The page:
How to reduce and control your digital footprint?

Anton P. | April 7, 2021

A digital footprint refers to data we leave behind after going online. On the surface level, it covers all the details we submit or disclose deliberately. Your social media account is an accurate representation, containing personal information and life events you chose to share. However, your digital footprint holds more than the data you reveal consciously.

What is a digital footprint?

A digital footprint is a general term for all the traces you cast off when browsing. Essentially, it refers to data about us, our actions, preferences, interests, or browsing routes. Typically, we tend to exclusively focus on the details we can easily see and recall sharing. For instance, a comment on YouTube is a visible example that you can find and control relatively quickly. However, a digital footprint also consists of information you hand over without even realizing it.

Essentially, such information is a byproduct of each action we take in the digital world. Thus, it ends up as a component of our digital footprint without our deliberate consent or knowledge.

Thus, every digital step you take leaves an invisible trail leading back to you. Such continuous data-harvesting contributes to the internet as we know it. Over time, the internet becomes much more narrow, prioritizing content according to our previous browsing habits or preferences. In addition to tailoring the internet for each visitor exclusively, our digital footprint can negatively impact our privacy and go as far as trampling on our future.

Thus, we can classify digital footprints into two categories. The first, referred to as active (intentional) footprint, contains all the information you share yourself, such as:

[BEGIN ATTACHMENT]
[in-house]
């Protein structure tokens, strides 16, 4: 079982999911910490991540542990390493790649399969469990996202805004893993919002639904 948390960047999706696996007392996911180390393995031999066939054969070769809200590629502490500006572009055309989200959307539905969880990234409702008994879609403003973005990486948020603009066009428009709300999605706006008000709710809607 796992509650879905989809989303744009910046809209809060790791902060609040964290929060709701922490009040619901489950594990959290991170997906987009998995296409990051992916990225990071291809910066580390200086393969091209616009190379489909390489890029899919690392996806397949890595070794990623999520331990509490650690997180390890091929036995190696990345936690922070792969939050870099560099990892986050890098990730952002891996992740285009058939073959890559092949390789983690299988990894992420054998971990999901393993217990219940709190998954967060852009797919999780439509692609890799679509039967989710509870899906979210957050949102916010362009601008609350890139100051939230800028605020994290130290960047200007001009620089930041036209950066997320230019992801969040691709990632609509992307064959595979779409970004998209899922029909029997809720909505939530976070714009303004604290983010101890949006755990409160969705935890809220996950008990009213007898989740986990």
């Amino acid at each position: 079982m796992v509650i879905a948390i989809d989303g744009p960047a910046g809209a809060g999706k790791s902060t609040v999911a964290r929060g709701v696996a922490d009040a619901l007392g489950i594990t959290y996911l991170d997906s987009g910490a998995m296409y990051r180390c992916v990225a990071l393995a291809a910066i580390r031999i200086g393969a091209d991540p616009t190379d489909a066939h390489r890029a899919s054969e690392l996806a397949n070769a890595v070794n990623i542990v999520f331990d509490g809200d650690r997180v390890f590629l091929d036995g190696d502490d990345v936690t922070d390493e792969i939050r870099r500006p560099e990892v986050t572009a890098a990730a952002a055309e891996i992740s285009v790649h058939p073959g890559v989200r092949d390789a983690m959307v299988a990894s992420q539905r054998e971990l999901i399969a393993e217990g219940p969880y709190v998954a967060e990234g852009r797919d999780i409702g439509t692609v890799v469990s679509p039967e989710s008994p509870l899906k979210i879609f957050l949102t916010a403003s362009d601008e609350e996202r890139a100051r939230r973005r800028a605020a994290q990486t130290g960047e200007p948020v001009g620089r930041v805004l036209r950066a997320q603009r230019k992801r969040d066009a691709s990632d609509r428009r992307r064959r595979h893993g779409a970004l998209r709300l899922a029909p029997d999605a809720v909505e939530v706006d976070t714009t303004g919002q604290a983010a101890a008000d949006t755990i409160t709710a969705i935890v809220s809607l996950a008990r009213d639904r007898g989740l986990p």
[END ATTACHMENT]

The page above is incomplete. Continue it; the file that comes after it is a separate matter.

• Comments in forums or other sites.
  • Email messages.
  • Blog posts.
  • Social media posts and status updates.
  • Photos or videos.

The second category refers to passive (unintentional) data you share online without realizing it. It includes:

  • Browsing history.
  • Information accumulated via cookies.
  • IP address.
  • Geo-information created through the use of geo-tracking services.

Why should you care about your digital footprint?

Digital footprint basically determines who you are online. Each action you make paints your portrait, depicting your identity, preferences, interests, and routines. Considering that all this data is available for someone, it is worthy of concern. For instance, your social media account is rich in data. Depending on your privacy settings, there is a chance that anyone gets access to it.

In a recent Washington Post article, specialists emphasized that your digital footprint can be highly influential. The report explained that many colleges now turn to social media during their admissions processes. Thus, the information available within your profile can make or break your chances of getting into college. Employers might also run extensive background checks for new candidates. It is also possible that they keep tabs on what their teams post during their time at the company. Although your Facebook posts might seem insignificant, they could potentially ruin your chances, be it in education or career-wise.

Besides the overflowing details you release, the passive digital footprint reaches sources you never expected. Companies monetize it frequently for customizing marketing offers and showing tailored ads. Thus, as soon as you visit any website, it can know a lot about you. It can determine your location, the time you spend there, and implant cookies to track your actions once you leave. Since all of this happens under-the-hood, such data is much more difficult to control.

Other risks of revealing personal data online